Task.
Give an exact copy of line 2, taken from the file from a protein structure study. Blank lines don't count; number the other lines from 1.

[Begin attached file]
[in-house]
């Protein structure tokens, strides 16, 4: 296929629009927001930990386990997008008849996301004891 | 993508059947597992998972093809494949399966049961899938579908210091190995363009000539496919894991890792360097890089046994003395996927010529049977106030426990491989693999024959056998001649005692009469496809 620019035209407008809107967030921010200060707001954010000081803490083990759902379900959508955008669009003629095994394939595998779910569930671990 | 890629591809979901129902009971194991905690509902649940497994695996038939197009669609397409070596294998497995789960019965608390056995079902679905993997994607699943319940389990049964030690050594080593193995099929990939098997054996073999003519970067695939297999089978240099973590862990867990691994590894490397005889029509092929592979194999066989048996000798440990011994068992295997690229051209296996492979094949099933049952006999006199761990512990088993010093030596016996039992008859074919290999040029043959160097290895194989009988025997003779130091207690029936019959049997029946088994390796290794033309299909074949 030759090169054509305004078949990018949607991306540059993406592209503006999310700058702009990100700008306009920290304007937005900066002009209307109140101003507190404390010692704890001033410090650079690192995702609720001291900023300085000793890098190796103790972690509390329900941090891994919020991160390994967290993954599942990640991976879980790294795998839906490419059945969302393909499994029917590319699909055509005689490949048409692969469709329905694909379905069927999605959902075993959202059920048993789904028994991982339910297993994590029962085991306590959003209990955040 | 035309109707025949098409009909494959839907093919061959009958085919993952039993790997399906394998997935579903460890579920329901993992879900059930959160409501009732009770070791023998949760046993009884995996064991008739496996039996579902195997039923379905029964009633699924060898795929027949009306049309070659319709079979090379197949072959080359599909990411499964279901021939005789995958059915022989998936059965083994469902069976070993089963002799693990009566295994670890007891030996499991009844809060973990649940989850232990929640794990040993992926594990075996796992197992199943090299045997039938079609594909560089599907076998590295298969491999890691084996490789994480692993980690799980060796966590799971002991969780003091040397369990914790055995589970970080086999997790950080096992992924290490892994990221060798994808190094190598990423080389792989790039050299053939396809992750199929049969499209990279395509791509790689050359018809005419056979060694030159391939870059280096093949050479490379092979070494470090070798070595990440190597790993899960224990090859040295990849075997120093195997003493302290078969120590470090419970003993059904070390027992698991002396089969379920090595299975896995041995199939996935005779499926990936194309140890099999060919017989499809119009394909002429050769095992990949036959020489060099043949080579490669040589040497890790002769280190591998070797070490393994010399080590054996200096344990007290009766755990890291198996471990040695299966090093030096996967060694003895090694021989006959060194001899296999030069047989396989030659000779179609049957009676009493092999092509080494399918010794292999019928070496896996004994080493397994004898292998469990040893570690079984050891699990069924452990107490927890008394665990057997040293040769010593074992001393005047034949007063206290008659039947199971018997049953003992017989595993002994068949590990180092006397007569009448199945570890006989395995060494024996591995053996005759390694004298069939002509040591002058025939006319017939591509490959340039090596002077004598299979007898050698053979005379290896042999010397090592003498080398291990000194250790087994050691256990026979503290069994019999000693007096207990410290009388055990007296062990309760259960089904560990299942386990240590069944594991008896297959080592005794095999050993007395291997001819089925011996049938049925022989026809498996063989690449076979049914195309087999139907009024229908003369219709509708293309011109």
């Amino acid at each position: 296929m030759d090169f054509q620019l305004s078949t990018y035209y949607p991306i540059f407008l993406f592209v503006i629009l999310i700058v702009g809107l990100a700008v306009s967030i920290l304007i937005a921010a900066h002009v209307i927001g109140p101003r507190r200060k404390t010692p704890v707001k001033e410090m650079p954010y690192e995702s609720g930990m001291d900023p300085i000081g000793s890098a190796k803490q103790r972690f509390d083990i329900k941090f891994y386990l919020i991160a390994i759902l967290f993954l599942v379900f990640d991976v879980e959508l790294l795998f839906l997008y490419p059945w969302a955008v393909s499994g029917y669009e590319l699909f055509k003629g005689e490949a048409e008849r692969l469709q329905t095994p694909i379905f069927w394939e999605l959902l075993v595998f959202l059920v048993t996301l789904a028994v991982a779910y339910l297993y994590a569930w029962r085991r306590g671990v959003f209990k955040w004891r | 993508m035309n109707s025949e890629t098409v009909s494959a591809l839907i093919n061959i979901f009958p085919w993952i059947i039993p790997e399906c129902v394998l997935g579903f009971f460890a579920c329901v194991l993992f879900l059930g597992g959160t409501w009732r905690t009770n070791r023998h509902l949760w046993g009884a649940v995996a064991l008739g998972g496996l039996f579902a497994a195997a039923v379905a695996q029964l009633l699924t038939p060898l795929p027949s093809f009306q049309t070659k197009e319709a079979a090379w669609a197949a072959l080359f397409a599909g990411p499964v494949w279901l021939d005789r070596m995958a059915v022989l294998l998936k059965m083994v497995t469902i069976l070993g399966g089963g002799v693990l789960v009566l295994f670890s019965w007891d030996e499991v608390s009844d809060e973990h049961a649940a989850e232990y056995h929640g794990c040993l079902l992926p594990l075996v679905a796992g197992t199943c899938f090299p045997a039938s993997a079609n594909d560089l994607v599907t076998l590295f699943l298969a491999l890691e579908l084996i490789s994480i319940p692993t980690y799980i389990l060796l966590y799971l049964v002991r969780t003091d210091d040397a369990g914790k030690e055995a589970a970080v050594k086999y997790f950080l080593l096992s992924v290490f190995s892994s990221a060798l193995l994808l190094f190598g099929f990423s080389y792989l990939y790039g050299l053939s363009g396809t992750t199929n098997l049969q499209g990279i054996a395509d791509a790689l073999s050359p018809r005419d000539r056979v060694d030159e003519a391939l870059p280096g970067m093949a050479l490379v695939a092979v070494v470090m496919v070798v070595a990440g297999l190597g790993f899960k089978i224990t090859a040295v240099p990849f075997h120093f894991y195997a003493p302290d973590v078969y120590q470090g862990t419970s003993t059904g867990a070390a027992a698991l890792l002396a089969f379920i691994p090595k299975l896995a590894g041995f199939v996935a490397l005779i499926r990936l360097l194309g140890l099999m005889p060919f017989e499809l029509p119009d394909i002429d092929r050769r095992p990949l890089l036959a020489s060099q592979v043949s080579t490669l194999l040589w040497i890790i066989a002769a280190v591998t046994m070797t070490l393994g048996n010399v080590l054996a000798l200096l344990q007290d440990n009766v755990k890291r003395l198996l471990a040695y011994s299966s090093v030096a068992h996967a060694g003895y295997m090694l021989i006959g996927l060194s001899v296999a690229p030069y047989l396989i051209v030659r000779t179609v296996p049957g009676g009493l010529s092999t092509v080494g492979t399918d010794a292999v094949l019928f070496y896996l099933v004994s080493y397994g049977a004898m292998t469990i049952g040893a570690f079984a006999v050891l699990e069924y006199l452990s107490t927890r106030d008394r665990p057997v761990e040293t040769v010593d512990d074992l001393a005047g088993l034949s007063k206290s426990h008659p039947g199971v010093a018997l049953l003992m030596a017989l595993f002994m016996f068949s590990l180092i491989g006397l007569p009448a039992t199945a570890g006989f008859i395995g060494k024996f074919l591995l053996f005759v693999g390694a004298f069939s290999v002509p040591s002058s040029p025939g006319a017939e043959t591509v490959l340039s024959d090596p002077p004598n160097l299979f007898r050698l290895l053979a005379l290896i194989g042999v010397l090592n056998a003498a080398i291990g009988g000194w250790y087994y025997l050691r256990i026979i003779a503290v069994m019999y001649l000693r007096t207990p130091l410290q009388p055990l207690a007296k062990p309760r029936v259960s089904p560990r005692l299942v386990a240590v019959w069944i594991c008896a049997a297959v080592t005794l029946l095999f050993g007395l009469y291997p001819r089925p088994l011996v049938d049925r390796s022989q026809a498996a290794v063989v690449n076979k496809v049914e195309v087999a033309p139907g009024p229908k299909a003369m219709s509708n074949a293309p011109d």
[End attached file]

């Protein structure tokens, strides 16, 4: 296929629009927001930990386990997008008849996301004891 | 993508059947597992998972093809494949399966049961899938579908210091190995363009000539496919894991890792360097890089046994003395996927010529049977106030426990491989693999024959056998001649005692009469496809 620019035209407008809107967030921010200060707001954010000081803490083990759902379900959508955008669009003629095994394939595998779910569930671990 | 890629591809979901129902009971194991905690509902649940497994695996038939197009669609397409070596294998497995789960019965608390056995079902679905993997994607699943319940389990049964030690050594080593193995099929990939098997054996073999003519970067695939297999089978240099973590862990867990691994590894490397005889029509092929592979194999066989048996000798440990011994068992295997690229051209296996492979094949099933049952006999006199761990512990088993010093030596016996039992008859074919290999040029043959160097290895194989009988025997003779130091207690029936019959049997029946088994390796290794033309299909074949 030759090169054509305004078949990018949607991306540059993406592209503006999310700058702009990100700008306009920290304007937005900066002009209307109140101003507190404390010692704890001033410090650079690192995702609720001291900023300085000793890098190796103790972690509390329900941090891994919020991160390994967290993954599942990640991976879980790294795998839906490419059945969302393909499994029917590319699909055509005689490949048409692969469709329905694909379905069927999605959902075993959202059920048993789904028994991982339910297993994590029962085991306590959003209990955040 | 035309109707025949098409009909494959839907093919061959009958085919993952039993790997399906394998997935579903460890579920329901993992879900059930959160409501009732009770070791023998949760046993009884995996064991008739496996039996579902195997039923379905029964009633699924060898795929027949009306049309070659319709079979090379197949072959080359599909990411499964279901021939005789995958059915022989998936059965083994469902069976070993089963002799693990009566295994670890007891030996499991009844809060973990649940989850232990929640794990040993992926594990075996796992197992199943090299045997039938079609594909560089599907076998590295298969491999890691084996490789994480692993980690799980060796966590799971002991969780003091040397369990914790055995589970970080086999997790950080096992992924290490892994990221060798994808190094190598990423080389792989790039050299053939396809992750199929049969499209990279395509791509790689050359018809005419056979060694030159391939870059280096093949050479490379092979070494470090070798070595990440190597790993899960224990090859040295990849075997120093195997003493302290078969120590470090419970003993059904070390027992698991002396089969379920090595299975896995041995199939996935005779499926990936194309140890099999060919017989499809119009394909002429050769095992990949036959020489060099043949080579490669040589040497890790002769280190591998070797070490393994010399080590054996200096344990007290009766755990890291198996471990040695299966090093030096996967060694003895090694021989006959060194001899296999030069047989396989030659000779179609049957009676009493092999092509080494399918010794292999019928070496896996004994080493397994004898292998469990040893570690079984050891699990069924452990107490927890008394665990057997040293040769010593074992001393005047034949007063206290008659039947199971018997049953003992017989595993002994068949590990180092006397007569009448199945570890006989395995060494024996591995053996005759390694004298069939002509040591002058025939006319017939591509490959340039090596002077004598299979007898050698053979005379290896042999010397090592003498080398291990000194250790087994050691256990026979503290069994019999000693007096207990410290009388055990007296062990309760259960089904560990299942386990240590069944594991008896297959080592005794095999050993007395291997001819089925011996049938049925022989026809498996063989690449076979049914195309087999139907009024229908003369219709509708293309011109």